Tags: , , , , , , , , ,

Book CoverSandy M’s review of No Easy Target by Iris Johansen
Paranormal Romantic Suspense published by St. Martin’s Press 25 Apr 17

A number of years ago I used to read Iris Johansen religiously, as I did a few other authors such as Nora Roberts, Sandra Brown, and Linda Howard. Those were my four go-to authors. Then I discovered new horizons – hundreds of other authors to see what they had to offer. Thus, my reading of my fave four diminished a bit over the years. Suffice it to say, I’ve not read many books by Ms. Johansen over the last several years. To my detriment, of course. I’m way behind in the Eve Duncan series. I didn’t know about the Kendra Michaels series until just recently. But as I have lately with Nora and Sandra, I’m determined to pick up more of Iris’ books as they hit the shelves in coming years. As I did with No Easy Prey. And it was like coming home. An exciting and suspenseful read with characters you hate to leave behind when it’s all over.

Margaret Douglas has been on the run for several years, off the grid of the man who held her captive and gives her nightmares to this day. He uses mental and physical torture to keep his captives under his thumb, and Margaret is especially valuable to him because of her gift to communicate with animals. She’s currently working at the San Diego Zoo, trying to coax a tigress into mothering the cub she’s rejected. That’s when she learns a man named John Lassiter is looking for her. Knowing when it’s time to run to keep not only herself safe, but also those she befriends during her journeys, Margaret packs up to move on.

However, Margaret has finally met her match. John, who is with the CIA, has been only one step behind Margaret for a while now, and this time he catches his prey. He’s been after Stan Nicos to find and rescue John’s mentor, Sean Patrick. Margaret is the one he needs to take him straight to Nicos. She, of course, has other ideas about that when John finally catches up to her. I love the dialogue between two strong characters, and Iris Johansen is one of the best to give readers just that. John promises Margaret he’ll keep her safe, won’t let Nicos have her, but Margaret has the idea that the only way to rid herself of the madman is to confront him, pretend to give him what he wants, and then strike.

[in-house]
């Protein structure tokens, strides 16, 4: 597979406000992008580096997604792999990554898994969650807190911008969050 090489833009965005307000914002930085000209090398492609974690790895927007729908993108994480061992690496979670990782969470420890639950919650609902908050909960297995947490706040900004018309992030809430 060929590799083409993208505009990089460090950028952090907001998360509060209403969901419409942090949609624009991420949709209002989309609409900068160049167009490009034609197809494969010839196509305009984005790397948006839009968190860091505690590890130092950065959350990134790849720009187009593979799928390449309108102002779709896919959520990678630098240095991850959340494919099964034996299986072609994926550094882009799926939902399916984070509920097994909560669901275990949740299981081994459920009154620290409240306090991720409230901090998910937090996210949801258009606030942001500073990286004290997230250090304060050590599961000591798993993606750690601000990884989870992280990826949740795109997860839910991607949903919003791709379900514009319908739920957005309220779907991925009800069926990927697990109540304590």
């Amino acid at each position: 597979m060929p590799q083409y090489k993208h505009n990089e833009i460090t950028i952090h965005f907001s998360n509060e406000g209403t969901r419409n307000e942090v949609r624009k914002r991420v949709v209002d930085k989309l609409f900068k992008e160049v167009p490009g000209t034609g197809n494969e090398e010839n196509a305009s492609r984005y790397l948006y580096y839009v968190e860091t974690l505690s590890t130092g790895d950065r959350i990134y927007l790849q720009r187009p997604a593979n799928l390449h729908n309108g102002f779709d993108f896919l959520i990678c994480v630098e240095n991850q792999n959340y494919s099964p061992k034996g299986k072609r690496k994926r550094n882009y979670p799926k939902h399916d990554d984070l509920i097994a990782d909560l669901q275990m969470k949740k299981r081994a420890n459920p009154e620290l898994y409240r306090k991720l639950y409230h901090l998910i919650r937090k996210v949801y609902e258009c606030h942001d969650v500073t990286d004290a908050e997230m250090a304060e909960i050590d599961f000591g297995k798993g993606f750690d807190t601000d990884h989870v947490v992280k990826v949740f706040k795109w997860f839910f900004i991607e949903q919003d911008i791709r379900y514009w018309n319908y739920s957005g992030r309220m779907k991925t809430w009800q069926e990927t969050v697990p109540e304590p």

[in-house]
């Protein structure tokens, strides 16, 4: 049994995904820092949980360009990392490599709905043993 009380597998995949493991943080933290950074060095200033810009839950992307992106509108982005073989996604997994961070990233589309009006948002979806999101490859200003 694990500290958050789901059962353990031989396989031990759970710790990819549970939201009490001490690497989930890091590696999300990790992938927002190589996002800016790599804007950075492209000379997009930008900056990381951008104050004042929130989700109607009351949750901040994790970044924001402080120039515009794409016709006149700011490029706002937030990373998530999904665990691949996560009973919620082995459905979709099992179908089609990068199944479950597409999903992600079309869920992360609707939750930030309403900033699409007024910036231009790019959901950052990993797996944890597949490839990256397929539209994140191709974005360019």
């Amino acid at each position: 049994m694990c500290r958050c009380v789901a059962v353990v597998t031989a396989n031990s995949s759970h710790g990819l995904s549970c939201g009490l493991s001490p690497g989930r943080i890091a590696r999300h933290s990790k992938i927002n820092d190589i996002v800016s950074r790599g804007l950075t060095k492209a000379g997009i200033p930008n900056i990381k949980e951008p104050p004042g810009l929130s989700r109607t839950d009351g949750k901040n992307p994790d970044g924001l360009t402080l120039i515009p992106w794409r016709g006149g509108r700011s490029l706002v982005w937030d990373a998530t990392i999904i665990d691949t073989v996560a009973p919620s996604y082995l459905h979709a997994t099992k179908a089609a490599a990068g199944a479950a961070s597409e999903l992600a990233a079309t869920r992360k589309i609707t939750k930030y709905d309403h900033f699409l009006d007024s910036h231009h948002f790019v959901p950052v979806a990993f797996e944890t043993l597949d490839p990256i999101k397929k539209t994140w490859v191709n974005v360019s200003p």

When she’s back in Nicos’ hands, you can’t turn the pages fast enough to see what’s going to happen – because you know that plans never go the way they’re supposed to. Another way in which Ms. Johansen is a master, the suspense just keeps coming. The added element of communicating with animals is wonderfully done, especially when Margaret encounters a heartbroken dog who lost his human. But every animal contact Margaret has in the book is special and intriguing. I really enjoyed the slow chemistry build between John and Margaret. Just when you think they’ll never come together, it all changes with heat and sizzle. Nicos is the perfect villain, so confident and nasty you know you’re going to enjoy his end when it comes.

I’m so very glad I decided to read this book. Another way I’m back to my roots, so to speak, with Iris Johansen, Nora Roberts, and Sandra Brown. Now I have to get Linda Howard back on that list. Four terrific authors who have grown so much over the years and never let readers down and who I still enjoy to no end to this day.

sandym-iconGrade: A


Margaret Douglas has worked hard to put her painful past behind her. Raised off the grid in an abusive home, her only escape was the nearby forest where she sought refuge whenever she could. There, in the peaceful woods, she discovered a strange gift: the ability to understand animals and to communicate with them. And so those creatures became her only friends, her only joy during a desolate childhood. Now Margaret wants nothing more than to live a quiet life, close to the animals and under the radar. But her abilities have not gone unnoticed and there are those who would use them for their own purposes. Determined not to be a pawn in anyone’s game, every time someone gets too close, Margaret uproots her life and outruns them.

When John Lassiter breaks into Margaret’s apartment, she vanishes again, but Lassiter has good reason to be persistent. As a CIA operative, he owes his life to his men , one of whom is being held captive by an unrelenting enemy—an enemy who has set his sights on Margaret. Which means that Lassiter must control her to use her as bait.

With danger in hot pursuit, Margaret finds herself matching wits with a man who refuses to stop or be stopped. Turning from the hunted to the hunter, Margaret must use everything she has ever learned to not only survive, but to defeat a great evil. And to prove once and for all that she’s no easy target.

Read an excerpt.